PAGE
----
People write a lot of comments on my blog, and I actually read and manually approve every comment before it gets posted. I think the broken-windows theory -- that a broken window or graffiti in a neighborhood begets more of the same -- applies online. One bad comment engenders 10 more. I'll happily approve a comment from someone who completely disagrees with everything I believe in, but if I get a positive comment with a curse word in it, I'll edit it out. My blog is like my living room. If someone was acting out in my house, I'd ask that person to leave.
I look at our numbers every day -- usually after 5 p.m. -- via an internal dashboard, where we track 500 to 600 statistics, from the number of words people are posting to how often they're logging in to WordPress.com. I wrote a lot of the software, and I'm most interested in the activity numbers -- how many people use the site every day. All the numbers update instantly.
I do my best stuff midmorning and superlate at night, from 1 to 5 in the morning. Some people don't need sleep. I actually do need sleep. I just sleep all the time. I'll catch naps in the afternoon, or I'll take a 20-minute snooze in the office -- just all the time. Our business is 24 hours. Our guys in Europe come online at midnight. Sometimes, I will go out at night, come home from the bar at 2 or 3 a.m., and then go to work.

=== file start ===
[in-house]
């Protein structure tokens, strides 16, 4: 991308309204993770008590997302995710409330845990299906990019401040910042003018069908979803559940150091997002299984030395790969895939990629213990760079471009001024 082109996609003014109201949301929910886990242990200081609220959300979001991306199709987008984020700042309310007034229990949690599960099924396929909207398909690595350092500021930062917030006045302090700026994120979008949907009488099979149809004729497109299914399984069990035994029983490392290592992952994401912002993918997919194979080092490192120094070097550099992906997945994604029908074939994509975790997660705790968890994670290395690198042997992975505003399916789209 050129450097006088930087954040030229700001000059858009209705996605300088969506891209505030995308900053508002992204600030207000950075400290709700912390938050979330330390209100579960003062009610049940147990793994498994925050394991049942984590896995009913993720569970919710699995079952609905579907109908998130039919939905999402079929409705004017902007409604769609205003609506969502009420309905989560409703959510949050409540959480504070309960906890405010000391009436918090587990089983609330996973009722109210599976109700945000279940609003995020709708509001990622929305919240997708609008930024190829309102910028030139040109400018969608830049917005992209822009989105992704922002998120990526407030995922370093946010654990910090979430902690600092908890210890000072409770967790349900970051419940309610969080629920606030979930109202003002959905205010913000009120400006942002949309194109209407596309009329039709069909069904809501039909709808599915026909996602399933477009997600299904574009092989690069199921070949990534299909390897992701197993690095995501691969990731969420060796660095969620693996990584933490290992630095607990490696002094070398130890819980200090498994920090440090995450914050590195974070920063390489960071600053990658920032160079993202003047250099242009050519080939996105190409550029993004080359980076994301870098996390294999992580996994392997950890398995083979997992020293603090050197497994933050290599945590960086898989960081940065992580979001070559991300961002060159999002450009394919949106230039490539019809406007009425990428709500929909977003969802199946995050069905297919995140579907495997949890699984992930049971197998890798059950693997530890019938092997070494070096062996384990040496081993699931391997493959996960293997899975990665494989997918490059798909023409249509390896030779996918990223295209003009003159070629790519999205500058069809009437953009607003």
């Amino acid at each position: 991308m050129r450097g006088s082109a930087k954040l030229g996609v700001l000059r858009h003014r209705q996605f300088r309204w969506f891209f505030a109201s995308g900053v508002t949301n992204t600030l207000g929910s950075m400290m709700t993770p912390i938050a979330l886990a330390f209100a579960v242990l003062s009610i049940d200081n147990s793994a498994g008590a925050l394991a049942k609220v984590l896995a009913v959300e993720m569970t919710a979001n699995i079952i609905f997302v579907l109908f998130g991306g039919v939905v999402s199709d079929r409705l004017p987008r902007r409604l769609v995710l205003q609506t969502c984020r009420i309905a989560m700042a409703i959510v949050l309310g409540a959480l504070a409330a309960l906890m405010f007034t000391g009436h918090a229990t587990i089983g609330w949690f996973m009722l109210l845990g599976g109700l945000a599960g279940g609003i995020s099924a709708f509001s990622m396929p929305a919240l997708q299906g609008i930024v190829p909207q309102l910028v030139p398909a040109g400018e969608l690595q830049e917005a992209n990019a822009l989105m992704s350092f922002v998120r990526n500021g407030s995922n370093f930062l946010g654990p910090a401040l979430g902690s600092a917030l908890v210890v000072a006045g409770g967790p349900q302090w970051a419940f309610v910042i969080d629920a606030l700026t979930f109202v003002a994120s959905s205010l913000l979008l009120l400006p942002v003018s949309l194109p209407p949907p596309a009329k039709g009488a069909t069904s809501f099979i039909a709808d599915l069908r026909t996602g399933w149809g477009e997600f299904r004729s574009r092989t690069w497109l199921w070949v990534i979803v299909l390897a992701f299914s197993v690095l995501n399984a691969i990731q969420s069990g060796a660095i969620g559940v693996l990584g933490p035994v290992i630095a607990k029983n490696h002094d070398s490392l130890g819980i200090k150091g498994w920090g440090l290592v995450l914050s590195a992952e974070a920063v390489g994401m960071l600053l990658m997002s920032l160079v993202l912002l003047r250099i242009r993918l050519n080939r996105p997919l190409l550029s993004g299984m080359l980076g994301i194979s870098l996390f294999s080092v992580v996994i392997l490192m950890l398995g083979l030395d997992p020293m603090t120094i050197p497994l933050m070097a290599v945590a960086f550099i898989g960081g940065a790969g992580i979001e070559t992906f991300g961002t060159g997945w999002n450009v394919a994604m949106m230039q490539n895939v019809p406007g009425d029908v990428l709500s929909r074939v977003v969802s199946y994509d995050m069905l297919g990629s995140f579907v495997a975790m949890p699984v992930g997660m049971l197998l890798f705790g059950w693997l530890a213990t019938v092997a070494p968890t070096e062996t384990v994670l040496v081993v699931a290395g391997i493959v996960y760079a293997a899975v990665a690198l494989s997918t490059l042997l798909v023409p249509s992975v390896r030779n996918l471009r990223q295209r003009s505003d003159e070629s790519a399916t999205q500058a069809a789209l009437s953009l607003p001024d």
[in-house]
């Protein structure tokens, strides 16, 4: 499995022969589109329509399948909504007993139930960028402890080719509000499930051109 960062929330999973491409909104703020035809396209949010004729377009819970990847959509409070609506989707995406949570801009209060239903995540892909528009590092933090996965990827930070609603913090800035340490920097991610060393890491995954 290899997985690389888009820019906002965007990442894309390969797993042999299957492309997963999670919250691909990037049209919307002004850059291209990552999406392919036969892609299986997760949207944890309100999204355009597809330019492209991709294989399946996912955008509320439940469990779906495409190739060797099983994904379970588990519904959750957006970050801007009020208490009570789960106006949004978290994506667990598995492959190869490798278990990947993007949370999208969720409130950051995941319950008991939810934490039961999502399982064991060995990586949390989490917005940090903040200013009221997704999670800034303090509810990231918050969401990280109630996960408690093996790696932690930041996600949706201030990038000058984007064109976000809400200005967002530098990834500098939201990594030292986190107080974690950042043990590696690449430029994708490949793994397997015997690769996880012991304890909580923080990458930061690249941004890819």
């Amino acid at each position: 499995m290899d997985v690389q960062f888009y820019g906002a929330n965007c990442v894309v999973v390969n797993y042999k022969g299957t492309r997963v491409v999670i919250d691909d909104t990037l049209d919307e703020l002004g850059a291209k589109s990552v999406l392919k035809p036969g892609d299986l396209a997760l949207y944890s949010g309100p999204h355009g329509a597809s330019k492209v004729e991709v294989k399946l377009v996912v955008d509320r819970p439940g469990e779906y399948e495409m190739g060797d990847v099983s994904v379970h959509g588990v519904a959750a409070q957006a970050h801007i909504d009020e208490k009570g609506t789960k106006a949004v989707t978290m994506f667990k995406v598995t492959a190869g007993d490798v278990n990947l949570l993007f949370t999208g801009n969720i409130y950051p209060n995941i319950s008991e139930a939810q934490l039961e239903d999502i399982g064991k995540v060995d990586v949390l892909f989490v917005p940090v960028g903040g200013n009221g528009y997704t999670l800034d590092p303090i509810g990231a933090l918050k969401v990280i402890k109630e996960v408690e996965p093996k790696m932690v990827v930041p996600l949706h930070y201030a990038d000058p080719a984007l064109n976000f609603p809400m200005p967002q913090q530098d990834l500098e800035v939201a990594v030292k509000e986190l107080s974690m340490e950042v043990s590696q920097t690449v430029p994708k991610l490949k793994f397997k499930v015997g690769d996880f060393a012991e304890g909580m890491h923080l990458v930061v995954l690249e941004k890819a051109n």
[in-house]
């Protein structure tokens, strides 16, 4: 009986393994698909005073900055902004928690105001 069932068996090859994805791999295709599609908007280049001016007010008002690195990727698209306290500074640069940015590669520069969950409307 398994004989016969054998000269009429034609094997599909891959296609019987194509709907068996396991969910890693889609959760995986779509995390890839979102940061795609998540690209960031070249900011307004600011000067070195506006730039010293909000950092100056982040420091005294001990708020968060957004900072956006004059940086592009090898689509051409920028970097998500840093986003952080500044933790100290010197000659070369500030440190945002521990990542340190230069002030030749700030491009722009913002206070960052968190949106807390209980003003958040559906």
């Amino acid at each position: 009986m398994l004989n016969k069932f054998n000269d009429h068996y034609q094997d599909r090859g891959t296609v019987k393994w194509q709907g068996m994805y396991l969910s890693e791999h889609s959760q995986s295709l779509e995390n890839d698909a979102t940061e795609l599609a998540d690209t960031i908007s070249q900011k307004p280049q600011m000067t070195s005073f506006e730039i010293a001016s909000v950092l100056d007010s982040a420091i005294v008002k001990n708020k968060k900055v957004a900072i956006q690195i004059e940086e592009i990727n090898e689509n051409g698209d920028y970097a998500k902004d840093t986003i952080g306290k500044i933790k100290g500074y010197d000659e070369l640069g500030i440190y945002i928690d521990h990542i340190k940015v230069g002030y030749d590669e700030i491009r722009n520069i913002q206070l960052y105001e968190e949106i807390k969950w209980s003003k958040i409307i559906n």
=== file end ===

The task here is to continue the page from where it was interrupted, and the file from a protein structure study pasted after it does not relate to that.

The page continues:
For WordPress, we're trying to set up a community that will be around 10 to 30 years from now, that's independent from the whims of the market. I feel like the nonelected benevolent dictator: It's my responsibility to meet as many users as possible and direct the software project in a way that reflects their interests. Last year, I probably met 2,000 or 3,000 people who make their living from WordPress. We want to be like Google, eBay, Amazon -- they all enable other people to make far more money than they capture. And that's ultimately what we're trying to do. We're trying to create a movement.
My mom started a blog a couple of weeks ago. Six years into this, and we finally made it easy enough for my mom to use.